Frederick West Lander
Frederick West Lander, a native of Salem, Massachusetts, was born on December 17, 1821, of a distinguished American pioneer family. Privately educated, he studied for a career in engineering. After doing survey work on a number of eastern railroads, he was engaged on the survey of the Northern Pacific route in 1853; in the decade of the 1850's he participated in five transcontinental surveys, including that of the overland wagon road. At the outbreak of the Civil War, Lander went to Texas to ascertain the extent of Union sentiment there. He was later an aide to George B. McClellan at the engagements of Philippi and Rich Mountain; on August 6, 1861, he was commissioned brigadier general of volunteers to rank from May 17, and took command of a brigade of Stone's division. The day after the Federal disaster at Ball's Bluff, Lander was wounded in a skirmish at Edwards Ferry, which he was holding with a company of sharpshooters. He was soon promoted to divisional command and on January 5, 1862, successfully defended the town of Hancock, Maryland, against assault by an allegedly superior force of Confederates under Stonewall Jackson. His division was then put into camp at Paw Paw, Virginia (now West Virginia), on the upper Potomac, and on February 14, 1862, he led in person an attack on a "rebel nest" in nearby Bloomery Gap. In writing his report of this engagement, he applied for relief from command "my health [being] too much broken to do any severe work." Immediate relief was not forthcoming, and two weeks later, while preparing to move his command to support N. P. Banks in the Shenandoah, he was mortally stricken by a "congestive chill." After more than twenty hours under morphine, he died on March 2,1862, at Camp Chase, Paw Paw, and was buried in the Broad Street Burial Ground in Salem. Lander, besides pursuing his engineering and military careers, was an accomplished writer and the author of numerous patriotic poems of the Civil War. His wife, the English actress Jean Davenport (an early day Shirley Temple), delighted audiences in Europe and America for forty years.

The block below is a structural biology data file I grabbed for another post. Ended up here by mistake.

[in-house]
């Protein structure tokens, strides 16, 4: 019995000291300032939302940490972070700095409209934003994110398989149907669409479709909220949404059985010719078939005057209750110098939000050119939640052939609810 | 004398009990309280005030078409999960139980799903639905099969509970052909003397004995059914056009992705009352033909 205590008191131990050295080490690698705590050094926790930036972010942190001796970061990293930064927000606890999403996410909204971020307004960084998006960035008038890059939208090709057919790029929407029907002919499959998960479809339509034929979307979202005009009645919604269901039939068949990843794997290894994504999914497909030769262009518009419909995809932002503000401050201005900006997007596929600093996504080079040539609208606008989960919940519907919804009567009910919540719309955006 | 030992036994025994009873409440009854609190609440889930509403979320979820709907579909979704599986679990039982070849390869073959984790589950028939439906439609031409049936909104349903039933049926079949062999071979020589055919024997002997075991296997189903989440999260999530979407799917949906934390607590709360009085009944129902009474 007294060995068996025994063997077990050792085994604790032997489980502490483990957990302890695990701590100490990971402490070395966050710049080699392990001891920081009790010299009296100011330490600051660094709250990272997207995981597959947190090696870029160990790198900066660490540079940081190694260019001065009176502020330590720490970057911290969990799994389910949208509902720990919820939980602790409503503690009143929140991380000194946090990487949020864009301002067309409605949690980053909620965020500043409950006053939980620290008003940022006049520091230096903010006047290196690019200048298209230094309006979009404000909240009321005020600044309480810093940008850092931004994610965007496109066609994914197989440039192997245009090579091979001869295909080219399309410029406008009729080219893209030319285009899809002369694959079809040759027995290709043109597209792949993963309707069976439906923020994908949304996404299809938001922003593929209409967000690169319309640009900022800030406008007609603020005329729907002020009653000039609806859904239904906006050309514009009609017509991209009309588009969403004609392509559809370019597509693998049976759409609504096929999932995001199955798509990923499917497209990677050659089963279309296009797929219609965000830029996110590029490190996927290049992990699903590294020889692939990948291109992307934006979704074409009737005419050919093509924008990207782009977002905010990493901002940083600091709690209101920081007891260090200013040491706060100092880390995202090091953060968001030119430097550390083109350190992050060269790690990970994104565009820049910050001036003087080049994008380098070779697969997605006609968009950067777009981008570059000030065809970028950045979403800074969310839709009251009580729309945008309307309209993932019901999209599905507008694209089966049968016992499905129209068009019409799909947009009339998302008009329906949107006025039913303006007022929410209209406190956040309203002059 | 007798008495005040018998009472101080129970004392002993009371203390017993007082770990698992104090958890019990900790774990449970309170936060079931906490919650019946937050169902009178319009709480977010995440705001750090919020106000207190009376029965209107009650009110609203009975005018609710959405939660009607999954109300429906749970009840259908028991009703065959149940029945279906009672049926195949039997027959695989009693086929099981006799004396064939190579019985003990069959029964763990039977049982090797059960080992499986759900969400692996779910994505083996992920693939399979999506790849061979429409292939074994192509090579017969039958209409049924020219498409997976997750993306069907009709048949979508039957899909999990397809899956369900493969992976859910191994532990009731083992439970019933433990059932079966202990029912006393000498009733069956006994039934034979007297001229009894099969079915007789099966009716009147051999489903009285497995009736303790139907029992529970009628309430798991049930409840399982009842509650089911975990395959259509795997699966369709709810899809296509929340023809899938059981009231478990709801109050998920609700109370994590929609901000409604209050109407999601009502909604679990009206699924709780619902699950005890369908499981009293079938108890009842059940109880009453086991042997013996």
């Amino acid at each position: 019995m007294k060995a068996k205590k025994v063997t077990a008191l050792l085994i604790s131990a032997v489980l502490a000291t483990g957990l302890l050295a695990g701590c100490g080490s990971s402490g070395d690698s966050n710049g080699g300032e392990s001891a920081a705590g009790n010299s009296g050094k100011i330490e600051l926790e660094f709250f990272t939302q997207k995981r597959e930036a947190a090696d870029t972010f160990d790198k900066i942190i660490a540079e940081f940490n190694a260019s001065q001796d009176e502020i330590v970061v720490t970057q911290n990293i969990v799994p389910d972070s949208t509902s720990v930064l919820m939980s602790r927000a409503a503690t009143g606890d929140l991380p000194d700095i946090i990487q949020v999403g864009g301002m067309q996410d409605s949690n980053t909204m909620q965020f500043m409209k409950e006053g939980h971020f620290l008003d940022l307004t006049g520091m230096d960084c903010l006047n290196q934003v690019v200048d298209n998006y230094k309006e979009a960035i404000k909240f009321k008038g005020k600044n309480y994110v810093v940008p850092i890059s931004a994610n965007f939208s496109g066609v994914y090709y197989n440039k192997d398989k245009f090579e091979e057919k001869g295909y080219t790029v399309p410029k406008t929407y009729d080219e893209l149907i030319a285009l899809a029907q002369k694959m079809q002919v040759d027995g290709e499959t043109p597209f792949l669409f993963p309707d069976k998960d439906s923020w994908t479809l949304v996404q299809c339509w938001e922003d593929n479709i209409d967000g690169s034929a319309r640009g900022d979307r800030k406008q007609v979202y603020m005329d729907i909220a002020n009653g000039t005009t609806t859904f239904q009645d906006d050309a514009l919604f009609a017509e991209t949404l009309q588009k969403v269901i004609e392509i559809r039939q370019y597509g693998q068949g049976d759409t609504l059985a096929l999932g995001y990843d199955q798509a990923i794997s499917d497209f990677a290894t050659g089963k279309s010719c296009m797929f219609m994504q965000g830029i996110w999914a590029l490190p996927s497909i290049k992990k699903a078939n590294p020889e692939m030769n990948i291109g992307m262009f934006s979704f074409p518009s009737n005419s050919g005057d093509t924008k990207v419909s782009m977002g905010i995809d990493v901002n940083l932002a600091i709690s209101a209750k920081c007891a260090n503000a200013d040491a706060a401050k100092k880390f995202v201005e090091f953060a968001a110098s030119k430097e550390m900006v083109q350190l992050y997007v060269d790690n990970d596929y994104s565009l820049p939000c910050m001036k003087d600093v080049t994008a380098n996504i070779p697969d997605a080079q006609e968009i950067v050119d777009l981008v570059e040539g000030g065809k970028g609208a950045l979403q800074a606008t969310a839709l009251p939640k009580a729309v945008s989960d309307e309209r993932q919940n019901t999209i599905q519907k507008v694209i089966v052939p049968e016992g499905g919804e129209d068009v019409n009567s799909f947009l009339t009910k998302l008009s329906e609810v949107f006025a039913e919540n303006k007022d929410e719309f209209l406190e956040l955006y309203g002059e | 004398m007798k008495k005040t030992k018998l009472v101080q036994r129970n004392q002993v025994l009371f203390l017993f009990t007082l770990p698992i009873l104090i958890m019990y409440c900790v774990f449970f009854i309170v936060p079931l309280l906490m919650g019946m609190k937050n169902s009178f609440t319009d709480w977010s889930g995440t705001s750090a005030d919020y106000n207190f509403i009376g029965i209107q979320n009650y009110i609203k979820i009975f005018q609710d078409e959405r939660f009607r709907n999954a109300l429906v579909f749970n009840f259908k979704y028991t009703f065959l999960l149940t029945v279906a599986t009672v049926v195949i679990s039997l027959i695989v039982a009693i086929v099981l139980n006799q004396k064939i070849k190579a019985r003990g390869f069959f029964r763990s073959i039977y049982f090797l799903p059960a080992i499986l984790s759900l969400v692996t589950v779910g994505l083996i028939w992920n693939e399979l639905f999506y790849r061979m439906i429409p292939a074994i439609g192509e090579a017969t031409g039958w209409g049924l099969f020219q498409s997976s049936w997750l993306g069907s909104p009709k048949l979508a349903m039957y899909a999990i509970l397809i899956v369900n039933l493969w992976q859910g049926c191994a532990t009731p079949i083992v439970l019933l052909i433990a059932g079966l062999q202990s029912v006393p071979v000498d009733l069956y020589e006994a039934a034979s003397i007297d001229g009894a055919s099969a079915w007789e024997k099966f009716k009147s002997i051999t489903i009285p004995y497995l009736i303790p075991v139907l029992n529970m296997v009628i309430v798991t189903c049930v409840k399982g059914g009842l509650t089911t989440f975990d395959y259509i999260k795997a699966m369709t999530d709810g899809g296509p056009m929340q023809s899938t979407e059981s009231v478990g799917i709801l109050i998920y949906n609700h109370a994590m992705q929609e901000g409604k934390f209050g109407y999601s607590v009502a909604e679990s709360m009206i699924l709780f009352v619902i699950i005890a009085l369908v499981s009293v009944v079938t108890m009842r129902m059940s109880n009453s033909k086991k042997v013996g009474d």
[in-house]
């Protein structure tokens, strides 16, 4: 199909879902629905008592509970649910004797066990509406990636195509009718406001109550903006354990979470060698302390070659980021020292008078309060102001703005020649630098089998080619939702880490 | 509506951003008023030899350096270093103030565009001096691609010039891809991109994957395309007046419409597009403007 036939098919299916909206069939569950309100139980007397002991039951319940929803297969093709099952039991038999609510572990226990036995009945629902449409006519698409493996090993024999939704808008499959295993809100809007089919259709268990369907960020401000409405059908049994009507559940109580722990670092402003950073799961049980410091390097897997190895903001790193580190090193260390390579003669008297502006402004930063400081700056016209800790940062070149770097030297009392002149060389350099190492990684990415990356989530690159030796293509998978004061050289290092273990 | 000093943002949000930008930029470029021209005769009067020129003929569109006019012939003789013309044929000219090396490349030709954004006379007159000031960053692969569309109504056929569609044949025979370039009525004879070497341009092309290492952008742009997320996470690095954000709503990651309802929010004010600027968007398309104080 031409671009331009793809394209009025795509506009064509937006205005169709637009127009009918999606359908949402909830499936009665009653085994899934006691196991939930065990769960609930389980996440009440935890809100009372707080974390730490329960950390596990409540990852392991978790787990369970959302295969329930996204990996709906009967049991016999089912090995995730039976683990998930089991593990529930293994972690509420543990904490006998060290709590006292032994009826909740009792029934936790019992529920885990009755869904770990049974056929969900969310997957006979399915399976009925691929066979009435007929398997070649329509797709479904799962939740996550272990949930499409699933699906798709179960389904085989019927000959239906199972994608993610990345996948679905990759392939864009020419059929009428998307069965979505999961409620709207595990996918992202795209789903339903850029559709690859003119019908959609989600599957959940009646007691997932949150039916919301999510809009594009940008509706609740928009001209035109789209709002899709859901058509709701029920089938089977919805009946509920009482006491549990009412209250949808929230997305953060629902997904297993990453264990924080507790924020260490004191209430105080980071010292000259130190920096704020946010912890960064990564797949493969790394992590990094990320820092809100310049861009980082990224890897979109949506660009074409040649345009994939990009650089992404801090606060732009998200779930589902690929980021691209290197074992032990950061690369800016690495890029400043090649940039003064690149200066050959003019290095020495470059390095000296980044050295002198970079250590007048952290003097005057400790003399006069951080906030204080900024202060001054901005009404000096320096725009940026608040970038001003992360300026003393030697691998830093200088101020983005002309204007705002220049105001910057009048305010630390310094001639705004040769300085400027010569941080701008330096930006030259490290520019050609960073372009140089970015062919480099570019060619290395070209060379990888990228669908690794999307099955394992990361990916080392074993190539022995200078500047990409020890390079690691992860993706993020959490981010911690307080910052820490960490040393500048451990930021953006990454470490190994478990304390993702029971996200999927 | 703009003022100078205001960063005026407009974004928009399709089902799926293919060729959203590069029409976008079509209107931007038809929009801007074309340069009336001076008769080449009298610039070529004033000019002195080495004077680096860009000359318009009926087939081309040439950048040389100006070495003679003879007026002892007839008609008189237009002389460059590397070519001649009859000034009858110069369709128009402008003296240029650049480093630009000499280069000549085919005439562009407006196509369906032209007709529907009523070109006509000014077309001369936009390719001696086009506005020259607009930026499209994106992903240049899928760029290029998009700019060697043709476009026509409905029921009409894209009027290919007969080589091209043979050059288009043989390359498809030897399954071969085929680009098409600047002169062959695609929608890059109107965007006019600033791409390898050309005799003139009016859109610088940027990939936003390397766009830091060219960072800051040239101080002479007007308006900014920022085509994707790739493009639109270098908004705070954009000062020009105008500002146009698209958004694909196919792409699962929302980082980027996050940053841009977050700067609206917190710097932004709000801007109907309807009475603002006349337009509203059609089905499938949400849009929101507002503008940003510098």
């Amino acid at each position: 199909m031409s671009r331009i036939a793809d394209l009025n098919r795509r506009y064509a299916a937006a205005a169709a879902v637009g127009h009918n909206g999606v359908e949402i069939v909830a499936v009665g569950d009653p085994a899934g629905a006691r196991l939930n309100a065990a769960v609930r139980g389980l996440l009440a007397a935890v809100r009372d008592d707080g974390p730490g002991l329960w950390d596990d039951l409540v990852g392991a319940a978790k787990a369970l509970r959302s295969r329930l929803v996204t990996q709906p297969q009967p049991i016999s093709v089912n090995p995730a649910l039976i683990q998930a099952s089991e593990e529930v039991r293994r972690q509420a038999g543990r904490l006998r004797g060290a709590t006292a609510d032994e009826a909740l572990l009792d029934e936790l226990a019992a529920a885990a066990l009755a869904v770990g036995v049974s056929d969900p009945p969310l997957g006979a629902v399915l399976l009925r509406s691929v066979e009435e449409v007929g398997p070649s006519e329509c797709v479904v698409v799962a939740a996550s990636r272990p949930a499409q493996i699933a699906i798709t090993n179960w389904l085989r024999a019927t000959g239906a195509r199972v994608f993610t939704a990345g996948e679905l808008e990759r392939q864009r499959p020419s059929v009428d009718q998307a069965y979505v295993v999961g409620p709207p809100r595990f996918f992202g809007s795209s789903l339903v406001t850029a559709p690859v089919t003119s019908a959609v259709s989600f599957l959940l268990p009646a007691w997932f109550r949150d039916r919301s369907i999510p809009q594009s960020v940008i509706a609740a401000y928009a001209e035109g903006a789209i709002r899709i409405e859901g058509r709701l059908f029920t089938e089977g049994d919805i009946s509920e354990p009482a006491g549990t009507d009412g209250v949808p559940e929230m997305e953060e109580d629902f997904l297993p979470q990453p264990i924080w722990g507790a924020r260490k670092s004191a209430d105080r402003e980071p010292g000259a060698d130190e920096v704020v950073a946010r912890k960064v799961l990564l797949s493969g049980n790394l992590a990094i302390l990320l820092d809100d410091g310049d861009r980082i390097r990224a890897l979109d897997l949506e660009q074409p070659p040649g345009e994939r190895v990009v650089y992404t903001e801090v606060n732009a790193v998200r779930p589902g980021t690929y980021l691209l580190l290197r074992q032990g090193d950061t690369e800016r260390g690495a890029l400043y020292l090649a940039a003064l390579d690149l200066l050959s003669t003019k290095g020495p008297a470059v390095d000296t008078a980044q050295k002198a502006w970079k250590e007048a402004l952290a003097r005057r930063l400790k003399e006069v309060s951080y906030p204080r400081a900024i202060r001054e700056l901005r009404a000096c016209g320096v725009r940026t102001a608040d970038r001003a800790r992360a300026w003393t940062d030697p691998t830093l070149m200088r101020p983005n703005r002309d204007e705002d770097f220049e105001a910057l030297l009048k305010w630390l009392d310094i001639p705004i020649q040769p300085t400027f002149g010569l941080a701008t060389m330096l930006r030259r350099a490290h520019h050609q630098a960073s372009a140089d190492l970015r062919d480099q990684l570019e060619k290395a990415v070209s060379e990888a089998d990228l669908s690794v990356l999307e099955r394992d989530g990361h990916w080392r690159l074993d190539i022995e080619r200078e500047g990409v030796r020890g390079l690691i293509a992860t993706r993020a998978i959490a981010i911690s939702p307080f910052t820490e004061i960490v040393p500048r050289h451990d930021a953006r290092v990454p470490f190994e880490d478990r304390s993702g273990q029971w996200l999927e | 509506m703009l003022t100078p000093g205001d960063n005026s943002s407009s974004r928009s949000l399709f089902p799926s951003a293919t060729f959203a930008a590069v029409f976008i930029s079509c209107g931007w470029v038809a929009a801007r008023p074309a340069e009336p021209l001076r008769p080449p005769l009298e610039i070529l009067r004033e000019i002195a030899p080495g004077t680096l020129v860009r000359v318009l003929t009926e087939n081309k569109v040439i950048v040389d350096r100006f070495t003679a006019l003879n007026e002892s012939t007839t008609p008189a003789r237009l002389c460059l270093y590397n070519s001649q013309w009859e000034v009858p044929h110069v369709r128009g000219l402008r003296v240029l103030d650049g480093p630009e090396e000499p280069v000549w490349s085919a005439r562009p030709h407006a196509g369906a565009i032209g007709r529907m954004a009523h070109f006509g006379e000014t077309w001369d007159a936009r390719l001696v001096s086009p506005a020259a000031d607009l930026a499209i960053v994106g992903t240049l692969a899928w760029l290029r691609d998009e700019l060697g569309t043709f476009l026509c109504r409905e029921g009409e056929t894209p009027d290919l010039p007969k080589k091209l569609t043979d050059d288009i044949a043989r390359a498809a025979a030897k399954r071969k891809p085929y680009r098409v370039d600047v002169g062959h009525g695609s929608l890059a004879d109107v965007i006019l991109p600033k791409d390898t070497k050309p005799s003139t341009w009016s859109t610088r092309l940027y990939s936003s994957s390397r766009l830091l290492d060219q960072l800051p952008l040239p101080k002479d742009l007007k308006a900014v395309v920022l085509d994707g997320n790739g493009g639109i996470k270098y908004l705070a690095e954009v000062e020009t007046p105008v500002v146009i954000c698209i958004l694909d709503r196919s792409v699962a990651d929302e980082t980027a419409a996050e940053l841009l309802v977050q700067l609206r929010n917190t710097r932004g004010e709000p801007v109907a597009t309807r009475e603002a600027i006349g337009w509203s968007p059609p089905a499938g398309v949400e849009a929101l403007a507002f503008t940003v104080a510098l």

Reference: Generals in Blue. Lives of the Union Commanders by Ezra J. Warner. Louisiana State University Press. Baton Rouge.